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Posts Tagged ‘copyright’

Use Getty Images’ free embed tool for culturally authentic imagery?

  1. Getty Images is trying a new approach for making some money of its widely pirated imagery online: a  tool you can use to embed images from their database on your website
  2. Pros:
    1. Copyright permissible!
    2. Preserves through link to Getty Images full background metadata of image.
    3. Relatively sophisticated image database browsing tool – might be useful less for teachers directly, but for web quests that send students to learn by exploration.image
    4. Cons:
      1. With the image embedder, you are enabling advertisements and user tracking  on your page. Study the licensing agreements.
      2. Seems to me that Google Images’ scope and convenience will be impossible to beat.

How to set up your computer to access ASCM URLS with Adobe Digital Edition for DRM-protected eBooks

  1. I downloaded the Adobe digital Edition from here: http://www.adobe.com/products/digital-editions/download.html
  2. I installed the downloaded Adobe  Digital edition like so:
  3. clip_image001
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  6. I can now run the Adobe Digital Edition program:
  7. However, File / open / paste url won’t work.
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  9. Also, if I download the ASCM file, Windows still does not know which application to open ASCM file with
  10. clip_image005
  11. I CAN HOWEVER DOWNLOAD AN ASCM FILE AND DRAG drop this into an open digital edition window, to get this at least
  12. clip_image006
  13. I went  down the "authorize your computer" route:
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  18. Here is my first example (from the Adobe samples website):
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  20. From now on, I can simply click on adobe digital edition links  with ASCM files.
  21. When getting the download dialogue, I can skip saving and click "open":
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  25. Note: you are consuming a license if you open te ebook with your account.

LoC says on DVDs: Excerpts, but no space-shifting

And: foreign language faculty seems now included.
“The most complicated exemption focuses on DVDs. Between now and 2015, it will be legal to rip a DVD “in order to make use of short portions of the motion pictures for the purpose of criticism or comment in the following instances: (i) in noncommercial videos; (ii) in documentary films; (iii) in nonfiction multimedia e-books offering film analysis; and (iv) for educational purposes in film studies or other courses requiring close analysis of film and media excerpts, by college and university faculty, college and university students, and kindergarten through twelfth grade educators.” A similar exemption applies for “online distribution services.”
The Librarian also allowed DVDs to be decrypted to facilitate disability access. Specifically, it’s now legal “to access the playhead and/or related time code information embedded in copies of such works and solely for the purpose of conducting research and development for the purpose of creating players capable of rendering visual representations of the audible portions of such works and/or audible representations or descriptions of the visual portions of such works to enable an individual who is blind, visually impaired, deaf, or hard of hearing, and who has lawfully obtained a copy of such a work, to perceive the work.”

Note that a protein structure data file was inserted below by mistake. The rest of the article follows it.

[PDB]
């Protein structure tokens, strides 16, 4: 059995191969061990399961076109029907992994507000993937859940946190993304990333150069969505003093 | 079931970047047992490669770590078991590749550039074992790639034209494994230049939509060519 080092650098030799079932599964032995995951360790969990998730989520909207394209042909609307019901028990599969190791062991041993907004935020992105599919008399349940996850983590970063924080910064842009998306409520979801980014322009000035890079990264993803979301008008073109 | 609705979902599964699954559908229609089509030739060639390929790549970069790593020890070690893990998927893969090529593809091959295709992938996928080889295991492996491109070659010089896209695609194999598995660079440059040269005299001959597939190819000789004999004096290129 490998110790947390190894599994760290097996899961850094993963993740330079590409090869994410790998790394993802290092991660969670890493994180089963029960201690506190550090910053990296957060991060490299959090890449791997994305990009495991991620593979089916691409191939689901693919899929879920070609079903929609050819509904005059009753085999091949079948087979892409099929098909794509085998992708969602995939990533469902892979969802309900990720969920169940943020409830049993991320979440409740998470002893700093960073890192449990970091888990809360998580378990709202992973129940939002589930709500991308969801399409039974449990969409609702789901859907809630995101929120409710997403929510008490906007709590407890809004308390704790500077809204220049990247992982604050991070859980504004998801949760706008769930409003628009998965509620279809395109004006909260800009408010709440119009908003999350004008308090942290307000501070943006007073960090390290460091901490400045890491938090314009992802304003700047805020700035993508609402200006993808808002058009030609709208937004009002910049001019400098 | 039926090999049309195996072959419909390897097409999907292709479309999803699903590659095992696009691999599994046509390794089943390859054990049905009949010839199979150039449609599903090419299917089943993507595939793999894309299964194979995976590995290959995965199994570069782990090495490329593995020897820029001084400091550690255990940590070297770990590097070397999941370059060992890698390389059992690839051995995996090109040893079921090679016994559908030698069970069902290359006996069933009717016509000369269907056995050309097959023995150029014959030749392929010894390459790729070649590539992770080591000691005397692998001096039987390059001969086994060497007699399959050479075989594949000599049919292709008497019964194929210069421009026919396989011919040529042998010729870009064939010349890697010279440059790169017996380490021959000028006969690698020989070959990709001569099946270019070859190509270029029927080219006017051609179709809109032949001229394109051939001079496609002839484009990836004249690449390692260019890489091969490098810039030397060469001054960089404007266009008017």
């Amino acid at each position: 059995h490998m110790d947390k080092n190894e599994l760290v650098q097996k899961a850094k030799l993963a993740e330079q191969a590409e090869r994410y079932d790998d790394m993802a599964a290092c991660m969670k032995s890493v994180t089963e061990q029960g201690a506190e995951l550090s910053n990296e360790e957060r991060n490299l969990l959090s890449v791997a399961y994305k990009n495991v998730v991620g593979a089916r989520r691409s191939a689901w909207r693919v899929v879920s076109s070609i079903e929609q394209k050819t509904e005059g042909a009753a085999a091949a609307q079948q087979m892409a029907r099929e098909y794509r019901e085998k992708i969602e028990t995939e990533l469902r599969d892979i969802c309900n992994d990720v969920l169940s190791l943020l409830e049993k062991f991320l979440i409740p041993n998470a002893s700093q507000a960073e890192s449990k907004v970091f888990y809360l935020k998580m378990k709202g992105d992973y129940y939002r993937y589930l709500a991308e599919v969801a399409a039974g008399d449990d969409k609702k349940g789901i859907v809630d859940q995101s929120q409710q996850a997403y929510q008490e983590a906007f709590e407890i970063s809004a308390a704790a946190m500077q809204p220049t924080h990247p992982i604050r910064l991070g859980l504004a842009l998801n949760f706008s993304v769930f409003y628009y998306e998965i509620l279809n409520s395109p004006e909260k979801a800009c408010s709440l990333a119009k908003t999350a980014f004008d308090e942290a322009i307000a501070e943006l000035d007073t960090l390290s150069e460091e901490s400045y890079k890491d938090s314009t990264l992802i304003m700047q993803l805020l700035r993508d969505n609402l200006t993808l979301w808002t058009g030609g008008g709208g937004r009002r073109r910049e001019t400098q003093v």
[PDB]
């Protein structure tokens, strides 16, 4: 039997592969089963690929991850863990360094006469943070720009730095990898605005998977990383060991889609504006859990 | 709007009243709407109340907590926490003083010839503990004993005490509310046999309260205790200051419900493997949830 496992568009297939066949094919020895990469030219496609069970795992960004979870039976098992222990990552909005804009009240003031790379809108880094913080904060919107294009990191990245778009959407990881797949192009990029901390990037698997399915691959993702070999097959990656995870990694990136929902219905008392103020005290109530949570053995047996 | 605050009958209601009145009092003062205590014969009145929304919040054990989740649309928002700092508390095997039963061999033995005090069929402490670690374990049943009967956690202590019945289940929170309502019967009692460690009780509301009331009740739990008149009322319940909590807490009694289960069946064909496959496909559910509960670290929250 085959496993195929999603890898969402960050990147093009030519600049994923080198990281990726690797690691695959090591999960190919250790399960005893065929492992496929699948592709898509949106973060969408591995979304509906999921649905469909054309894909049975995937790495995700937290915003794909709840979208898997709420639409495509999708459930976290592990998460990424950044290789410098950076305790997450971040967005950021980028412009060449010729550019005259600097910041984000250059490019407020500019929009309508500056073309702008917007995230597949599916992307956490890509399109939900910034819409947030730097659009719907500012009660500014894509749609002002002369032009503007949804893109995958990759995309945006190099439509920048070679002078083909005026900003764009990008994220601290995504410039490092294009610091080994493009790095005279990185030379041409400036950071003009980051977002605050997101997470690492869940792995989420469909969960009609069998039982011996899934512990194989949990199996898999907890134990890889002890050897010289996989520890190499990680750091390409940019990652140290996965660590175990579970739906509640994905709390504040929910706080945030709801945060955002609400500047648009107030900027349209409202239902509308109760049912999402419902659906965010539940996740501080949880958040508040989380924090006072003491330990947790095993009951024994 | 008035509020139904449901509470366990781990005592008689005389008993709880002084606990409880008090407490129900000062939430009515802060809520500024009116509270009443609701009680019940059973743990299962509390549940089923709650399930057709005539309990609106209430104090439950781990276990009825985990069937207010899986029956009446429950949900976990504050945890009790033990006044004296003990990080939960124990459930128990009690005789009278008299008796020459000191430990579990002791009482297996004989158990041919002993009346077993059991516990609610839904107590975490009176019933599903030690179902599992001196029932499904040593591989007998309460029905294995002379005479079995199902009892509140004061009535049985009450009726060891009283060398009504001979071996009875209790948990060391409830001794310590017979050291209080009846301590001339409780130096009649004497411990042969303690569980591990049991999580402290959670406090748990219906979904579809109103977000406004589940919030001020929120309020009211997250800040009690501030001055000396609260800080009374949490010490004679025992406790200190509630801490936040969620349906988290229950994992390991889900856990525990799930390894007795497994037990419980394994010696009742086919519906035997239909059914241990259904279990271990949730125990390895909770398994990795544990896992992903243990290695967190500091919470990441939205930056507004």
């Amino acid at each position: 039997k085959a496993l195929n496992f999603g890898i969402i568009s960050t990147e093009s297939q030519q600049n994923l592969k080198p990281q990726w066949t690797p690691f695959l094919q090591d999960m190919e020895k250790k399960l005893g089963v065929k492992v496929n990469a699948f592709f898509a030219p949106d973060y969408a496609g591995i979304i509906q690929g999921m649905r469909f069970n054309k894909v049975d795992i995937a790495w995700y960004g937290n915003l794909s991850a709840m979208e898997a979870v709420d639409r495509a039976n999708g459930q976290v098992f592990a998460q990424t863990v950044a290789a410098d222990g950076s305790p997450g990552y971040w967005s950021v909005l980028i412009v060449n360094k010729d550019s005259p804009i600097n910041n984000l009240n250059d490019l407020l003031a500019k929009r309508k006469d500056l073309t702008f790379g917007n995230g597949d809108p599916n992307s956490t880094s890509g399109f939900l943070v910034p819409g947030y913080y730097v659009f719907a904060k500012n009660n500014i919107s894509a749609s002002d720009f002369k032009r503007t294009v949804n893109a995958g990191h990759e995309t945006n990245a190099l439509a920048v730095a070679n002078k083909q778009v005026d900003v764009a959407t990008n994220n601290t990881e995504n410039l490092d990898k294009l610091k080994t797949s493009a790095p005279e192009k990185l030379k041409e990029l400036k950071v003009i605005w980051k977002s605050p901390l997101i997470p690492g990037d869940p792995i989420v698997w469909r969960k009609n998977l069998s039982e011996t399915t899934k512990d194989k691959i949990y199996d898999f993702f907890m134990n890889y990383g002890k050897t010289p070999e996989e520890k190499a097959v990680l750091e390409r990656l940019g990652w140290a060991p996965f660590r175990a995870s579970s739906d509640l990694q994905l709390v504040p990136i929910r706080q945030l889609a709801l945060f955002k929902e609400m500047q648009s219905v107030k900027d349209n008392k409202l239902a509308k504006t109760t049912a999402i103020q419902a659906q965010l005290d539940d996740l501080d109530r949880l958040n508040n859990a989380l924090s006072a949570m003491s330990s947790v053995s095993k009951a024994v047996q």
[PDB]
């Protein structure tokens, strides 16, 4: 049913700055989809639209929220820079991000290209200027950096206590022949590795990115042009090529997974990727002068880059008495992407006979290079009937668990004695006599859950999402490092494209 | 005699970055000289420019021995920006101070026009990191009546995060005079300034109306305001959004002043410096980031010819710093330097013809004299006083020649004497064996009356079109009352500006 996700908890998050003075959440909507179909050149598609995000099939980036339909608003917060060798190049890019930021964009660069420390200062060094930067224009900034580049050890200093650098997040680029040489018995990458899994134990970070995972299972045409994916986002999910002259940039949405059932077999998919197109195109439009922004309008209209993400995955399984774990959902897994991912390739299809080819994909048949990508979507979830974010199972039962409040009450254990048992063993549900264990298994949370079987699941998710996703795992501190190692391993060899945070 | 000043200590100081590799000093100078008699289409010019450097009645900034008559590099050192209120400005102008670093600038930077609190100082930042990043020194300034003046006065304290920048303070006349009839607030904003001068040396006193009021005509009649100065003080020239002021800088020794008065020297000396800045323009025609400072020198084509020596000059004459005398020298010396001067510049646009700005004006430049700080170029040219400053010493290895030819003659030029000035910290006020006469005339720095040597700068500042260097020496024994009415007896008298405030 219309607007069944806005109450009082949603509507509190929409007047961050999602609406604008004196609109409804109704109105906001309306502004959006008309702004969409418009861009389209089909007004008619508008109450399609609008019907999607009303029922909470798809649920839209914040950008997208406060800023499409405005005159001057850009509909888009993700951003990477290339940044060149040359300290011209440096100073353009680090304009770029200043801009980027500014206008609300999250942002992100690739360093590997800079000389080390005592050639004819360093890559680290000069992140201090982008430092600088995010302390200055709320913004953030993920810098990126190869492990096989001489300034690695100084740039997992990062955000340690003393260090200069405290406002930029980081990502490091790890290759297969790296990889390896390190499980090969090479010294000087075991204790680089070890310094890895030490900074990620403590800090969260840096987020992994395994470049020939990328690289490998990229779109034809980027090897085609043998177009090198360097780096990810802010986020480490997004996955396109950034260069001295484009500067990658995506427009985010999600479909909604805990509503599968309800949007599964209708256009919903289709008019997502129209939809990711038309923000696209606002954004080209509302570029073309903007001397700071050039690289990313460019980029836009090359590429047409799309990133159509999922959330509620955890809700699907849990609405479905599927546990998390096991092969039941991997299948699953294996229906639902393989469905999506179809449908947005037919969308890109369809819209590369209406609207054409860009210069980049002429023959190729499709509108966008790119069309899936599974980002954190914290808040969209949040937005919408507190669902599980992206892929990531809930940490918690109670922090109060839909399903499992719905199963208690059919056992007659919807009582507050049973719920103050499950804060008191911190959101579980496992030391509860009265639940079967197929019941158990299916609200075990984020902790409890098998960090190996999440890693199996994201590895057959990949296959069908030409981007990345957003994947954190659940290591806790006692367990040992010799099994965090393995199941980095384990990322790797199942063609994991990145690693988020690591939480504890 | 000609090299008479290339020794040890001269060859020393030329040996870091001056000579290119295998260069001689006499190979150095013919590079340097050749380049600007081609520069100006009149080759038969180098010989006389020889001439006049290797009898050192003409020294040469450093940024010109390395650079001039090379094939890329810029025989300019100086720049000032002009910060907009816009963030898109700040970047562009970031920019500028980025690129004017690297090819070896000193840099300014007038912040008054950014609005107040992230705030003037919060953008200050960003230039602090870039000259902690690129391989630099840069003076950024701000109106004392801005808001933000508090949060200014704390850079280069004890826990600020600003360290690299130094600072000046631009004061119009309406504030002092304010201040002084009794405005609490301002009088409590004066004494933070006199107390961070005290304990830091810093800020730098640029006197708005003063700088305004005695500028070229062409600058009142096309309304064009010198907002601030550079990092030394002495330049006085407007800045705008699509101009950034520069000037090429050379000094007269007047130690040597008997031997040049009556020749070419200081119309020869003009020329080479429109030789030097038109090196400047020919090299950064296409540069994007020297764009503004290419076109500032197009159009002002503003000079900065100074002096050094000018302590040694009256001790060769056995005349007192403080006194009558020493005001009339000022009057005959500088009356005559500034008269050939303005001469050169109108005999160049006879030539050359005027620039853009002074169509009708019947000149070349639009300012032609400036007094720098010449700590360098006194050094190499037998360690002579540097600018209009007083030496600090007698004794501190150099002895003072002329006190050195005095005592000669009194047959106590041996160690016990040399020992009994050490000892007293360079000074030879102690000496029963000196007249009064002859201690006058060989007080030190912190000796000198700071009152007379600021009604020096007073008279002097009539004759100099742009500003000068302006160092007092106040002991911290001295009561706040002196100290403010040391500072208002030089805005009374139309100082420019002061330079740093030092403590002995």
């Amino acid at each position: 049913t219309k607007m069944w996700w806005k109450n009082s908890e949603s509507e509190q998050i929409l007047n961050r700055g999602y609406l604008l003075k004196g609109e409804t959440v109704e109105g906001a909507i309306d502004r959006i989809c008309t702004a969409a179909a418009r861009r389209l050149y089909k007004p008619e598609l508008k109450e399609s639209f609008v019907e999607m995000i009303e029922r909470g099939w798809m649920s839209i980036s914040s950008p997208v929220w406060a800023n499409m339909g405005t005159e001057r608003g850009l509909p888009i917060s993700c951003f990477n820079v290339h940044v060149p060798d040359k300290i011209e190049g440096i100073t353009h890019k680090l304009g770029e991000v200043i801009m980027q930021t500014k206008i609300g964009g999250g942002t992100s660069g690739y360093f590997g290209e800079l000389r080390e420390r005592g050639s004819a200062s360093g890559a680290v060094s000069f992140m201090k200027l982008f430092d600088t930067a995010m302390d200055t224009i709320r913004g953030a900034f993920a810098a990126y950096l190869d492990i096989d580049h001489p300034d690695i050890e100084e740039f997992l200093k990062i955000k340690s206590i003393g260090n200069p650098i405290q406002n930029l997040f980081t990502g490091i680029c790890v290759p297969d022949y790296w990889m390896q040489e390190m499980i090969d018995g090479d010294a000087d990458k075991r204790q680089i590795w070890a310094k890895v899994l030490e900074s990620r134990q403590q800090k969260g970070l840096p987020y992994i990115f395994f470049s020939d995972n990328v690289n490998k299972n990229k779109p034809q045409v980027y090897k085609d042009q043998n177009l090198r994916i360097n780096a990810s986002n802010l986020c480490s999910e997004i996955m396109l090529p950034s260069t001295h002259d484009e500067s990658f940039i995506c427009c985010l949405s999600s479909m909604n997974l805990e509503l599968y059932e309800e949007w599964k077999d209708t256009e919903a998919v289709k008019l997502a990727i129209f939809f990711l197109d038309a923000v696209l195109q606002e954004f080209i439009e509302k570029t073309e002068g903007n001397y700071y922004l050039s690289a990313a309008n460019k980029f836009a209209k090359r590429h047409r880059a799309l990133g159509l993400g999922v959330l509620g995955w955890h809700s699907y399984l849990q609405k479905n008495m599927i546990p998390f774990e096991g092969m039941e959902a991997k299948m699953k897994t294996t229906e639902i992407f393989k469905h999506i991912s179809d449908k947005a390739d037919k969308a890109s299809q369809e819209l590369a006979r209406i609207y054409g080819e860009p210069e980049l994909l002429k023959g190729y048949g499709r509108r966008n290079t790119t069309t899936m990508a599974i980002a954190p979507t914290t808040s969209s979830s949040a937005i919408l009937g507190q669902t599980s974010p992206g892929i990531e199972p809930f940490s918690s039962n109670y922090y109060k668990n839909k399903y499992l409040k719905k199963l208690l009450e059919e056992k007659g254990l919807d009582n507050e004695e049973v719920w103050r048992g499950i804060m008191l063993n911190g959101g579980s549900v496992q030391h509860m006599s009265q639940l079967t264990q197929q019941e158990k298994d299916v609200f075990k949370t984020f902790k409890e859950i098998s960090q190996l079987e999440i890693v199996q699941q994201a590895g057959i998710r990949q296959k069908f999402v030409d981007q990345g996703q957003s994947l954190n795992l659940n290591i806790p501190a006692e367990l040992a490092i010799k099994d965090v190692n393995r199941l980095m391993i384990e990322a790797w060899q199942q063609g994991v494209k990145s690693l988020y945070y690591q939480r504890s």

But the Librarian did not allow circumvention for space-shifting purposes. While public interest groups had argued that consumers should be allowed to rip a DVD in order to watch it on an iPad that lacks a built-in DVD drive, the Librarian concluded that no court has found that such “space shifting” is a fair use under copyright law.”
Jailbreaking now legal under DMCA for smartphones, but not tablets | Ars Technica

Links explaining Copyright

  1.  Code of Best Practices in Fair Use for Academic and Research Libraries. A librarian’s write-up that can also be very useful for Learning Centers that handle learning material media (but would it be possible to run this through MS-Word to “down-design” and add a table of contents instead?).
  2. Notable:
    1. “It is fair use to make digital copies of collection items that are likely to deteriorate, or that exist only in difficult-to-access formats, for purposes of preservation, and to make those copies available as surrogates for fragile or otherwise inaccessible materials. LIMITATIONS: Preservation copies should not be made when a fully equivalent digital copy is commercially available at a reasonable cost.  Libraries should not provide access to or circulate original and preservation copies simultaneously”.

How to play unplayable DVDs with VideoLan VLC-Player

If you run into problems playing a DVD video – either since there is no (non-free up to Windows XP) DVD-decoder installed on your computer, or since the DVD was not mastered properly for your DVD-playing software – and if you have VideoLan VLC-Player installed – like on the teacher computer in the LRC main classroom–, you can work around these issues by right-clicking on the Video_TS.vob file – which you will presumably find in the Video_TS subfolder if you browse your DVD as a disk with Windows Explorer (usually drive D: – you may haveto bypass your default DVDS playing software to get in there– and choose from the context menu either directly to “Play with VLC” or via “Open with”, like in this screenshot:

 (Updated from 2009/04/07).